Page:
From 1779 to 1785, an English bishop called Samuel Horsley brought out five very large volumes of Isaac Newton’s complete works. The series was called Isaaci Newtoni Opera quae extant Omnia (“Everything that Exists of Isaac Newton’s Works”). This was the first time Newton’s works had ever been collected and it included the books that you’d expect to find, things like his Opticks and the Principia, along with lesser known things like Newton’s commentaries on the Temple of Solomon and his interpretation of the Book of Revelations. What Horsley’s edition notably did not include, and which in length far outnumbered everything Newton ever published, were his magical writings. Horsley didn’t think it seemly to publish what amounted to number mysticism and alchemy alongside the most important works of Enlightenment science. And so he simply put them in a drawer. A hundred and fifty years later in 1936, Newton’s mystical and alchemical writings reemerged at Sotheby’s in London, where they were bought by the economist John Maynard Keynes.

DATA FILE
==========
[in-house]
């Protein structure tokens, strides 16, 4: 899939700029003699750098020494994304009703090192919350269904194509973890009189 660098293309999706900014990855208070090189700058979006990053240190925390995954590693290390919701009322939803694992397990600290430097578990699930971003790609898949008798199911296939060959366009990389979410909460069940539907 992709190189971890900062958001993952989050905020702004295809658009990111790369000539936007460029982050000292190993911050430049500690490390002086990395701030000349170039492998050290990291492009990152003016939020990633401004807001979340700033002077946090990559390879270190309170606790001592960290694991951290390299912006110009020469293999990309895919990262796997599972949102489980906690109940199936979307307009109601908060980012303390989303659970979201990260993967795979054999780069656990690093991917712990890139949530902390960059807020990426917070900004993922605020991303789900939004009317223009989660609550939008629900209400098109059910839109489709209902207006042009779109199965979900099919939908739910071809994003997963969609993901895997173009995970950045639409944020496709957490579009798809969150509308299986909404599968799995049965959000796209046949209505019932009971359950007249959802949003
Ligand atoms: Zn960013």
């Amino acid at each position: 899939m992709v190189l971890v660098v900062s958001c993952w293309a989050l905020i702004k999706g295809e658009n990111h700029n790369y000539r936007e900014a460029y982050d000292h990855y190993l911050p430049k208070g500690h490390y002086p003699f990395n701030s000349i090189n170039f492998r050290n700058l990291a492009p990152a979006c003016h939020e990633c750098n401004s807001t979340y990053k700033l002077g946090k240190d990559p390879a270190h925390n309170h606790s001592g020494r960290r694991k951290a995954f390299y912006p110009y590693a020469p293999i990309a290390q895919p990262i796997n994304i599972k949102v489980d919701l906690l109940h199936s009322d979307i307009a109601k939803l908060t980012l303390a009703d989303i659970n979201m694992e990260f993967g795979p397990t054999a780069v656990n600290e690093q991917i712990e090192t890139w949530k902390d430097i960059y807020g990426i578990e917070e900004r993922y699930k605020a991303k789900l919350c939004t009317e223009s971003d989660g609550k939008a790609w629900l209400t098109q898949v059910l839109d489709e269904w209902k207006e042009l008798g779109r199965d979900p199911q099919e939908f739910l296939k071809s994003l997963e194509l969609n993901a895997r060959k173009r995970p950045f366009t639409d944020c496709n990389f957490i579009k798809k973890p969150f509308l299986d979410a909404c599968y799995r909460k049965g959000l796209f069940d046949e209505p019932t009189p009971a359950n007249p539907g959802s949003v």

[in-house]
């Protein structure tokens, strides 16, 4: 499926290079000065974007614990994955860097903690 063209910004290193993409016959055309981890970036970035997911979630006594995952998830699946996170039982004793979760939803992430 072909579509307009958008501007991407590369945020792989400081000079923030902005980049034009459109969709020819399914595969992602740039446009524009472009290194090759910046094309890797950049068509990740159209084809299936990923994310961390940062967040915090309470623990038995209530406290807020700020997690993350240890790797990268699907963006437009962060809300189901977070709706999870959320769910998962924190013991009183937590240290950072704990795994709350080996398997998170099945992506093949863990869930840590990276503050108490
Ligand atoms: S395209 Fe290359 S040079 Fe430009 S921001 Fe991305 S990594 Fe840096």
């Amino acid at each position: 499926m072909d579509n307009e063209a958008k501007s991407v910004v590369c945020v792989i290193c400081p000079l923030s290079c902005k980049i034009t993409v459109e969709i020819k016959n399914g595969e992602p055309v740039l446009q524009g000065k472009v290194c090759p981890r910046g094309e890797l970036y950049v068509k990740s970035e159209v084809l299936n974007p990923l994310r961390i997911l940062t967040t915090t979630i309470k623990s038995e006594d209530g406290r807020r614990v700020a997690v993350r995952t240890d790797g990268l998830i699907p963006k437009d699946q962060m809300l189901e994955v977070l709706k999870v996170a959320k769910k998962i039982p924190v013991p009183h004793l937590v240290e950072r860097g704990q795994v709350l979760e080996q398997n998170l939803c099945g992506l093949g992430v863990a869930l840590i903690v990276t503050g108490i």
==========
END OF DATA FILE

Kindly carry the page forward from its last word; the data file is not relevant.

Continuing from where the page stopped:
Keynes had eagerly collected Newton’s occult manuscripts all his life and he stated the situation in a very stark way. He said that Newton “was not the first of the age of reason. He was the last of the magicians.”
This is important because scientists and magicians seem to tell very different stories about the world. The stories that science tells are meant to interlock with each other, like Legos. Every scientific story has certain features in common with every other scientific story. These features, like the use of mathematics or logic or the conceit that matter is atomic, allow explicit connections to be made between them, even if their subjects are widely separated. This availability for interconnection is one of the things that makes science a powerful force in our world.